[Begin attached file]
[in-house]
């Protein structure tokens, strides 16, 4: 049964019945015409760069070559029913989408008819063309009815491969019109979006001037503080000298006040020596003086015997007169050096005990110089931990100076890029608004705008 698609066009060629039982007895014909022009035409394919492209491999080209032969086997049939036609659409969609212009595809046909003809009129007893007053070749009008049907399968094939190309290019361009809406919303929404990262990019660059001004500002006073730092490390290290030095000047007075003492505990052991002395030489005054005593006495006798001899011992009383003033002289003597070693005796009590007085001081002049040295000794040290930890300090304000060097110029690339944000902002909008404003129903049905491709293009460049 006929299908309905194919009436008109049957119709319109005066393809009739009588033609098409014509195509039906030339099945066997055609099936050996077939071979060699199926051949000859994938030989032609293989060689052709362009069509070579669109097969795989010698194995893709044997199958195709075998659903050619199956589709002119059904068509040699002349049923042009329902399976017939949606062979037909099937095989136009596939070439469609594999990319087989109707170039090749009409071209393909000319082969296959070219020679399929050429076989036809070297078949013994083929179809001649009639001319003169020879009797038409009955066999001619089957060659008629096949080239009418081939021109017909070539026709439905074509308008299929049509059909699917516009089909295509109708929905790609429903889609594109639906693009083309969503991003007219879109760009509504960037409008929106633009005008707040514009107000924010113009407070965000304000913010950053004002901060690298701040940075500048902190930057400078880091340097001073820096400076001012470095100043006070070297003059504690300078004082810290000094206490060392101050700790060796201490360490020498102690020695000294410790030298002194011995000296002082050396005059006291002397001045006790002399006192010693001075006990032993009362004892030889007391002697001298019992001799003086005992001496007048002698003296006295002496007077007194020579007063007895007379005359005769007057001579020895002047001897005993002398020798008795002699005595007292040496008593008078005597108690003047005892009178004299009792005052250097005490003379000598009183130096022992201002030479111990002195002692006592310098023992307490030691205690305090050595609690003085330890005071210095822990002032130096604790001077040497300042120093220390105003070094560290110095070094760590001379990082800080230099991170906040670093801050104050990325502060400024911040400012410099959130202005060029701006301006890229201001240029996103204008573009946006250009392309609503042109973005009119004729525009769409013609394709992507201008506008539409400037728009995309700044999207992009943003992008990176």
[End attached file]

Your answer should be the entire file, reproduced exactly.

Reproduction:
[in-house]
């Protein structure tokens, strides 16, 4: 049964019945015409760069070559029913989408008819063309009815491969019109979006001037503080000298006040020596003086015997007169050096005990110089931990100076890029608004705008 698609066009060629039982007895014909022009035409394919492209491999080209032969086997049939036609659409969609212009595809046909003809009129007893007053070749009008049907399968094939190309290019361009809406919303929404990262990019660059001004500002006073730092490390290290030095000047007075003492505990052991002395030489005054005593006495006798001899011992009383003033002289003597070693005796009590007085001081002049040295000794040290930890300090304000060097110029690339944000902002909008404003129903049905491709293009460049 006929299908309905194919009436008109049957119709319109005066393809009739009588033609098409014509195509039906030339099945066997055609099936050996077939071979060699199926051949000859994938030989032609293989060689052709362009069509070579669109097969795989010698194995893709044997199958195709075998659903050619199956589709002119059904068509040699002349049923042009329902399976017939949606062979037909099937095989136009596939070439469609594999990319087989109707170039090749009409071209393909000319082969296959070219020679399929050429076989036809070297078949013994083929179809001649009639001319003169020879009797038409009955066999001619089957060659008629096949080239009418081939021109017909070539026709439905074509308008299929049509059909699917516009089909295509109708929905790609429903889609594109639906693009083309969503991003007219879109760009509504960037409008929106633009005008707040514009107000924010113009407070965000304000913010950053004002901060690298701040940075500048902190930057400078880091340097001073820096400076001012470095100043006070070297003059504690300078004082810290000094206490060392101050700790060796201490360490020498102690020695000294410790030298002194011995000296002082050396005059006291002397001045006790002399006192010693001075006990032993009362004892030889007391002697001298019992001799003086005992001496007048002698003296006295002496007077007194020579007063007895007379005359005769007057001579020895002047001897005993002398020798008795002699005595007292040496008593008078005597108690003047005892009178004299009792005052250097005490003379000598009183130096022992201002030479111990002195002692006592310098023992307490030691205690305090050595609690003085330890005071210095822990002032130096604790001077040497300042120093220390105003070094560290110095070094760590001379990082800080230099991170906040670093801050104050990325502060400024911040400012410099959130202005060029701006301006890229201001240029996103204008573009946006250009392309609503042109973005009119004729525009769409013609394709992507201008506008539409400037728009995309700044999207992009943003992008990176």